In our collective work to engender feelings of peoplehood, I would advocate for a more focused approach to pluralism: a pluralism of substance.
[This essay is from The Peoplehood Papers, volume 10 - Peoplehood in the Age of Pluralism - published by the Center for Jewish Peoplehood Education.]
by Elie Kaunfer
Does pluralism help or hurt the goal of fostering feelings of peoplehood? It depends on what we mean by “pluralism.”
Pluralism is a difficult concept to define. In the March 2006 edition of Sh’ma, Susan Shevitz helpfully distinguishes between “coexistence pluralism” and “generative pluralism.” In the former, “people and groups holding different positions can still work toward shared goals.” In the latter, “Jews need to encounter people and ideas that are different from their own … and generate new approaches that draw from a multiplicity of perspectives.”
On the one hand, it seems one must maximize pluralism to increase feelings of peoplehood. After all, if I do not feel welcome, or tolerated, by my Jewish brother, than how am I supposed to feel a deep bond with him? Jews are a diverse bunch, so if, in Shevitz’s language, we are to coexist, and work toward the shared goal of a vibrant Jewish people, we must allow for people to “hold different positions.” Certainly if we are to rise to the level of “generative pluralism,” we must not just tolerate, but seek out, a “multiplicity of perspectives.” The more perspectives that are represented, the more Jews feel included in the project of Jewish peoplehood.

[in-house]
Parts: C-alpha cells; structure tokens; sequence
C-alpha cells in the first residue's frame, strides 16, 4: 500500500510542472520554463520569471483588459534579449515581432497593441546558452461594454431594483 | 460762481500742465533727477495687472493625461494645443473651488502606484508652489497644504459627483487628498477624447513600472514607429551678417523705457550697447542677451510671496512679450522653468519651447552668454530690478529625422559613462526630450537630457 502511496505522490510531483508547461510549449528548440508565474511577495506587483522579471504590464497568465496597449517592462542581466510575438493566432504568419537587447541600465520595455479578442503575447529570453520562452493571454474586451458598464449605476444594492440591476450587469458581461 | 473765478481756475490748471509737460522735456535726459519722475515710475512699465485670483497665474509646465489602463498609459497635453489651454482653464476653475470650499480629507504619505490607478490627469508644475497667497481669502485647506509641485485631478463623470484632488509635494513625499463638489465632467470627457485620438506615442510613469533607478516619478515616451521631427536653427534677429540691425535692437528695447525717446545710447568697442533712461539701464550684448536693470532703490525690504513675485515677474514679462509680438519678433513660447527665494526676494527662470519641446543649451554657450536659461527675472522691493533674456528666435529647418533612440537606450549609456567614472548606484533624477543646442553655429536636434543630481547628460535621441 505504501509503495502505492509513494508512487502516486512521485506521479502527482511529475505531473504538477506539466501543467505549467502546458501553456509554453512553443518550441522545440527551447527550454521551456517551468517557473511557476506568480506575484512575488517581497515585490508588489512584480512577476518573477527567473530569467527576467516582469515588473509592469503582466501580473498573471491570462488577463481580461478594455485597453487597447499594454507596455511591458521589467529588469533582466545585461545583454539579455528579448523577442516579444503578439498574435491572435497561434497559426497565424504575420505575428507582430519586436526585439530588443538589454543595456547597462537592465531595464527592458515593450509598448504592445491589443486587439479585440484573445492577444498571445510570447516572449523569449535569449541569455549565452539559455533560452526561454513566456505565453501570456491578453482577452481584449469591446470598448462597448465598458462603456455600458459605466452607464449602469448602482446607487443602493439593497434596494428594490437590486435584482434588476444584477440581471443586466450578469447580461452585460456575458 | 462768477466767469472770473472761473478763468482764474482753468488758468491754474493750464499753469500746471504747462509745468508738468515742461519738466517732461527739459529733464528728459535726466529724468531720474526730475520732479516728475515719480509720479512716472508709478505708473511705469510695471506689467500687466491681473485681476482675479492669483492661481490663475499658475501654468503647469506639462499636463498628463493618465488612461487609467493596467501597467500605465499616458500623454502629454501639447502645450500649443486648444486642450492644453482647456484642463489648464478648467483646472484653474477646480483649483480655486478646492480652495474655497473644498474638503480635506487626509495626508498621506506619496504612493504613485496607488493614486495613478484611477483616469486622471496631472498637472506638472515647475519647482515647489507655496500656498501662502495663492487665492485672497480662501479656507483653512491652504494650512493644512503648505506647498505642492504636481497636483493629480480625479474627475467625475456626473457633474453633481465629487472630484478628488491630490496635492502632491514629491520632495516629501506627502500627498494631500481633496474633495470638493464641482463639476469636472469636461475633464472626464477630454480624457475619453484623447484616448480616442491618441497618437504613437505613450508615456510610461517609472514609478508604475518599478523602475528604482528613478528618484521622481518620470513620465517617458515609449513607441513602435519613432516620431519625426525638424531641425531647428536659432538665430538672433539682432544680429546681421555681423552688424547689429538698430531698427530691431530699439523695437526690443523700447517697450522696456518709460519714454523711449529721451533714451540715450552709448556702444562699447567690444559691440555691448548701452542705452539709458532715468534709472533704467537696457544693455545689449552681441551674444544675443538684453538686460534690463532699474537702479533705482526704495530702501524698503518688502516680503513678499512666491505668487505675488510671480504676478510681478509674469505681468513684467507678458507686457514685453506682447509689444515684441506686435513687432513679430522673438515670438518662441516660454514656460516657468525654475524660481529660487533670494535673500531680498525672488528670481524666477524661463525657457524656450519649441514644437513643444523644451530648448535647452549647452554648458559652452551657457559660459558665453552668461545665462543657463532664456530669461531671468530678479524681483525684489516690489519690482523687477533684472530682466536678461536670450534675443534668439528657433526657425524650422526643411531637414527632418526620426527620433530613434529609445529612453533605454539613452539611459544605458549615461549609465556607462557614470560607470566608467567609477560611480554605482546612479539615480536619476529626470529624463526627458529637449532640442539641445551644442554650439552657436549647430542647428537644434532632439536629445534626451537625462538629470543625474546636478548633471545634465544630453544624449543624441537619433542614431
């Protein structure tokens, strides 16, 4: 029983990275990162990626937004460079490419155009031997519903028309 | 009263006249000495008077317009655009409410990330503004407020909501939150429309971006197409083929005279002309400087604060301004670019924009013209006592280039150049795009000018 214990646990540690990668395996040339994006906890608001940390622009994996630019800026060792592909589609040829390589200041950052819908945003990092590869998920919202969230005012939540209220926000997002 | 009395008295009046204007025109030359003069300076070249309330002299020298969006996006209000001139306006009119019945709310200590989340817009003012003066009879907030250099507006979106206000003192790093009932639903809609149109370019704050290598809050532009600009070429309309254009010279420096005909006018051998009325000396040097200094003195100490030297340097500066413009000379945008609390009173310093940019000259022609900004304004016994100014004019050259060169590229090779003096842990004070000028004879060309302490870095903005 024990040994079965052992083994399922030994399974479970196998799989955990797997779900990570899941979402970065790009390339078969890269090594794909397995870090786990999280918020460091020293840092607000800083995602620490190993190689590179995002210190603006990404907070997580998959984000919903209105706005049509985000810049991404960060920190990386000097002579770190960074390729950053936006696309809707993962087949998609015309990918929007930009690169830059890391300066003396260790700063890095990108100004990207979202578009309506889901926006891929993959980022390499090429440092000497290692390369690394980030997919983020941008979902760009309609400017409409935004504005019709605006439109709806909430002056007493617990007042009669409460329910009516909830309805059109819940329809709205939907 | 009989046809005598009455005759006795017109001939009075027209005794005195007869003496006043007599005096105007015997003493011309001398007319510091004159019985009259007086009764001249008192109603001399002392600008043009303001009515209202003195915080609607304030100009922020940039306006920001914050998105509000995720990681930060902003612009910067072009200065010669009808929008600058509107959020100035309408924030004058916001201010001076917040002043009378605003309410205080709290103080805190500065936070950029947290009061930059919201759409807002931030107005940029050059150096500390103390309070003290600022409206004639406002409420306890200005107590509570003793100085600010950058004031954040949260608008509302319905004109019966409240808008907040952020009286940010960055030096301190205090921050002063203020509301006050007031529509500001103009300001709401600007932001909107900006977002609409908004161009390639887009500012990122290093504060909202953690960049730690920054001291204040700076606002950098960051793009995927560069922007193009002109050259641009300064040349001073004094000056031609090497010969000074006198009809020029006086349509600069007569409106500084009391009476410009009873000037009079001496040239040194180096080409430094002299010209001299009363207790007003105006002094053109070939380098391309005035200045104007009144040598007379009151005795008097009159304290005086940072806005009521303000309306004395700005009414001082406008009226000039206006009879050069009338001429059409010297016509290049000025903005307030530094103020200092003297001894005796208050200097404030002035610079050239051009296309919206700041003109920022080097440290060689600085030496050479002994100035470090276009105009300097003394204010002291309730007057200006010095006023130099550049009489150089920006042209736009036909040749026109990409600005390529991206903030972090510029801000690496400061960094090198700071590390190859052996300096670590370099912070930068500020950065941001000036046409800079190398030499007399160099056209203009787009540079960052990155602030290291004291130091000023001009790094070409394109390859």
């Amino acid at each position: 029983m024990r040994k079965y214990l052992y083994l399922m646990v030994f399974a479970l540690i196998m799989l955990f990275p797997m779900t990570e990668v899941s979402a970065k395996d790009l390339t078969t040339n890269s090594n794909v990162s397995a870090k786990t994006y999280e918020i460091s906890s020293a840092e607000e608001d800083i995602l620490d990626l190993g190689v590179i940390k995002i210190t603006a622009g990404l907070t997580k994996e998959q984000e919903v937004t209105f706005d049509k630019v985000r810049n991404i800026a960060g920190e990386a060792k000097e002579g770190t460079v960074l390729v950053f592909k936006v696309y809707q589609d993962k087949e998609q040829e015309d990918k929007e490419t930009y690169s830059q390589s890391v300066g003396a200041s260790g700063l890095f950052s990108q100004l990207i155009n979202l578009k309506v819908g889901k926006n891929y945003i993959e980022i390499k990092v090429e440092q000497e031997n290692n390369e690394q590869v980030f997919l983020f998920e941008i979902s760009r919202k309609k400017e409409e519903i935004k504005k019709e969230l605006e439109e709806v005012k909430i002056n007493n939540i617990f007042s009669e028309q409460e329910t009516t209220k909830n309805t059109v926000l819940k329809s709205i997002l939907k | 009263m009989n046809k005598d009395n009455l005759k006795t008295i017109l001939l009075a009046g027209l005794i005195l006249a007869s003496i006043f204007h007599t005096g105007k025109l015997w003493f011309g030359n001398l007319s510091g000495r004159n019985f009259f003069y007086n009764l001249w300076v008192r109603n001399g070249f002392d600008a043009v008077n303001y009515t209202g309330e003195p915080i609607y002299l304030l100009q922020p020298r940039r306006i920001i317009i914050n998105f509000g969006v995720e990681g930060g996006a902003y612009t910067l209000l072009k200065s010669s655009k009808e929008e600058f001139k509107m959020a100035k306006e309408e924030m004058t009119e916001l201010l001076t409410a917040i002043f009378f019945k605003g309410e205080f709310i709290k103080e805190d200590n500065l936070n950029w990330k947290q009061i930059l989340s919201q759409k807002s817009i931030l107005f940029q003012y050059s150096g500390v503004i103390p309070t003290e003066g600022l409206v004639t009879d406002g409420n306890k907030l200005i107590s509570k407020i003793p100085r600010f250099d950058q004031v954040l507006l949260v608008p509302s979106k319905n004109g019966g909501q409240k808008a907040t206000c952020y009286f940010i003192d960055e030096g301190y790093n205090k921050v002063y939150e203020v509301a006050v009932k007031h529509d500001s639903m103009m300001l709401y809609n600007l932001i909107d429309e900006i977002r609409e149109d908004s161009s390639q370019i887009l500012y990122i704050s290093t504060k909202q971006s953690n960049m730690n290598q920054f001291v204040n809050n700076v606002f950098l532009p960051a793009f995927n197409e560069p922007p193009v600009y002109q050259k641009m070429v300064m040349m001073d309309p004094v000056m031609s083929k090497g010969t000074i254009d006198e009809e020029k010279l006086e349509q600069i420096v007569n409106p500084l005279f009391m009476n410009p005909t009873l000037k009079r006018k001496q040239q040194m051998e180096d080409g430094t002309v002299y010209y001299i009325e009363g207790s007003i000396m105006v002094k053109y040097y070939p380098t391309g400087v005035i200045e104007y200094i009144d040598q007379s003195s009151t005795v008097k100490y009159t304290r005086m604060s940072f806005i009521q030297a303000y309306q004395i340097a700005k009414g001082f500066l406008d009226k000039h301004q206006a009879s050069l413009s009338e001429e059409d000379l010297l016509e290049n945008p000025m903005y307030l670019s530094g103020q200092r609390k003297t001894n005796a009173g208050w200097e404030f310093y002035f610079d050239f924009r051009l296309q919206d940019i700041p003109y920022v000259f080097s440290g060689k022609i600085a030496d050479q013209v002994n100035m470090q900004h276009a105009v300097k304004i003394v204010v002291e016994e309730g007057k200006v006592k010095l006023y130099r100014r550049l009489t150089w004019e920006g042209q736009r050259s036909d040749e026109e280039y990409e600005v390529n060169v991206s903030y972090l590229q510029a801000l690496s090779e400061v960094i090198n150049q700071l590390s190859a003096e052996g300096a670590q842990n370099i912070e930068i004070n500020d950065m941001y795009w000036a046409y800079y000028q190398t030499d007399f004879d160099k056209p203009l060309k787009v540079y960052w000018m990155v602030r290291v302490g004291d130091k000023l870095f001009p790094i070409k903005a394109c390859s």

But on the other hand, there is a cost to pluralism in the quest for strengthened peoplehood. Jack Wertheimer pointed to one danger in his 2006 essay, “All Quiet on the Religious Front?” He writes: “American Jews … have concluded with great self-satisfaction that the magic bullet is ‘pluralism,’ a fine ideal that simply avoids confronting differences by celebrating them. American Jews who disagree can ignore one another when the issues are too uncomfortable, and agree to meet only when the issues are uncontroversial and therefore safe.” (p. 24).
Can I really feel connected to other Jews if I know, deep down, that we aren’t surfacing the core issues that divide us? Strong feelings often lead to strong bonds. If peoplehood is modeled on the image of a family, which family is ultimately stronger: the one that brings conflict out in the open, or the one that keeps interactions limited to the surface level? Granted the former is riskier, but, when managed well, engenders real relationships.
I would like to raise one other concern with pluralism, namely: the assumption that all “different positions” are on a level playing field. Indeed, this assumption, when in fact true, is very powerful. Having participated in a number of explicitly pluralistic Jewish environments (Dorot, Wexner, Harvard Hillel), I have experienced robust conversations around core aspects of Jewish identity and values. In the best of circumstances, these connections have truly been generative, in Shevitz’s categorization, and made me re-examine my own positions on numerous fronts. I have felt closer to the Jewish people because of its diversity.